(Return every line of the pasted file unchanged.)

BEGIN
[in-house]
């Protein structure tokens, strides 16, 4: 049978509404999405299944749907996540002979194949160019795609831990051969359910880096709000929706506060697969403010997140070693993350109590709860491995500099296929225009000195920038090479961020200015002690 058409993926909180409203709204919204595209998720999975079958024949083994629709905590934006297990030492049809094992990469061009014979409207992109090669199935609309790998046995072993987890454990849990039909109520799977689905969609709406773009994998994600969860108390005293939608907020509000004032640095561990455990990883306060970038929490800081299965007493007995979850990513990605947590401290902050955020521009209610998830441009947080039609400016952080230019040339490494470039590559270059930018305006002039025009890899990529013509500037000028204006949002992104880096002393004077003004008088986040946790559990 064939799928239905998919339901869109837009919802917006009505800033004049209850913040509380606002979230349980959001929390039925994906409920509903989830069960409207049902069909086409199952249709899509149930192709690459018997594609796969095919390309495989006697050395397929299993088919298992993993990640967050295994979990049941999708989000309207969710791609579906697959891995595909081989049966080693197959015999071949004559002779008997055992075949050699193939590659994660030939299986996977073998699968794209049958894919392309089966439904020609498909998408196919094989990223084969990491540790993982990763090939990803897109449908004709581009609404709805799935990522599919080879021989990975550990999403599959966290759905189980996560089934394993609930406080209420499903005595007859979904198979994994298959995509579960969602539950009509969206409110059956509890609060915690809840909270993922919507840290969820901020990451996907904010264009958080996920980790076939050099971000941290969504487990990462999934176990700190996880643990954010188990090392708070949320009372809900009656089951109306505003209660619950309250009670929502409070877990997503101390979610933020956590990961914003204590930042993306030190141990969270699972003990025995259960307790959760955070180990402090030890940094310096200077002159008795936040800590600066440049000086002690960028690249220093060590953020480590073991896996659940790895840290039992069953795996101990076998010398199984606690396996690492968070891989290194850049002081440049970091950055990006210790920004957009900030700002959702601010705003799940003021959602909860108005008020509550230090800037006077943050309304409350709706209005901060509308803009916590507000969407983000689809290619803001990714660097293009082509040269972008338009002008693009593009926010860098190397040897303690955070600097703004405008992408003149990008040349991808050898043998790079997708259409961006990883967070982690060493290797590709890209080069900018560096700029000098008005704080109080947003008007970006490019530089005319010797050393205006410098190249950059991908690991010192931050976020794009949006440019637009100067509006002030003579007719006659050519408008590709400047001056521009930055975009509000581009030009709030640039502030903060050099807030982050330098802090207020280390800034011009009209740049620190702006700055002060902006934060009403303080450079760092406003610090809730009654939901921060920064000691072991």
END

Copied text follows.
[in-house]
């Protein structure tokens, strides 16, 4: 049978509404999405299944749907996540002979194949160019795609831990051969359910880096709000929706506060697969403010997140070693993350109590709860491995500099296929225009000195920038090479961020200015002690 058409993926909180409203709204919204595209998720999975079958024949083994629709905590934006297990030492049809094992990469061009014979409207992109090669199935609309790998046995072993987890454990849990039909109520799977689905969609709406773009994998994600969860108390005293939608907020509000004032640095561990455990990883306060970038929490800081299965007493007995979850990513990605947590401290902050955020521009209610998830441009947080039609400016952080230019040339490494470039590559270059930018305006002039025009890899990529013509500037000028204006949002992104880096002393004077003004008088986040946790559990 064939799928239905998919339901869109837009919802917006009505800033004049209850913040509380606002979230349980959001929390039925994906409920509903989830069960409207049902069909086409199952249709899509149930192709690459018997594609796969095919390309495989006697050395397929299993088919298992993993990640967050295994979990049941999708989000309207969710791609579906697959891995595909081989049966080693197959015999071949004559002779008997055992075949050699193939590659994660030939299986996977073998699968794209049958894919392309089966439904020609498909998408196919094989990223084969990491540790993982990763090939990803897109449908004709581009609404709805799935990522599919080879021989990975550990999403599959966290759905189980996560089934394993609930406080209420499903005595007859979904198979994994298959995509579960969602539950009509969206409110059956509890609060915690809840909270993922919507840290969820901020990451996907904010264009958080996920980790076939050099971000941290969504487990990462999934176990700190996880643990954010188990090392708070949320009372809900009656089951109306505003209660619950309250009670929502409070877990997503101390979610933020956590990961914003204590930042993306030190141990969270699972003990025995259960307790959760955070180990402090030890940094310096200077002159008795936040800590600066440049000086002690960028690249220093060590953020480590073991896996659940790895840290039992069953795996101990076998010398199984606690396996690492968070891989290194850049002081440049970091950055990006210790920004957009900030700002959702601010705003799940003021959602909860108005008020509550230090800037006077943050309304409350709706209005901060509308803009916590507000969407983000689809290619803001990714660097293009082509040269972008338009002008693009593009926010860098190397040897303690955070600097703004405008992408003149990008040349991808050898043998790079997708259409961006990883967070982690060493290797590709890209080069900018560096700029000098008005704080109080947003008007970006490019530089005319010797050393205006410098190249950059991908690991010192931050976020794009949006440019637009100067509006002030003579007719006659050519408008590709400047001056521009930055975009509000581009030009709030640039502030903060050099807030982050330098802090207020280390800034011009009209740049620190702006700055002060902006934060009403303080450079760092406003610090809730009654939901921060920064000691072991």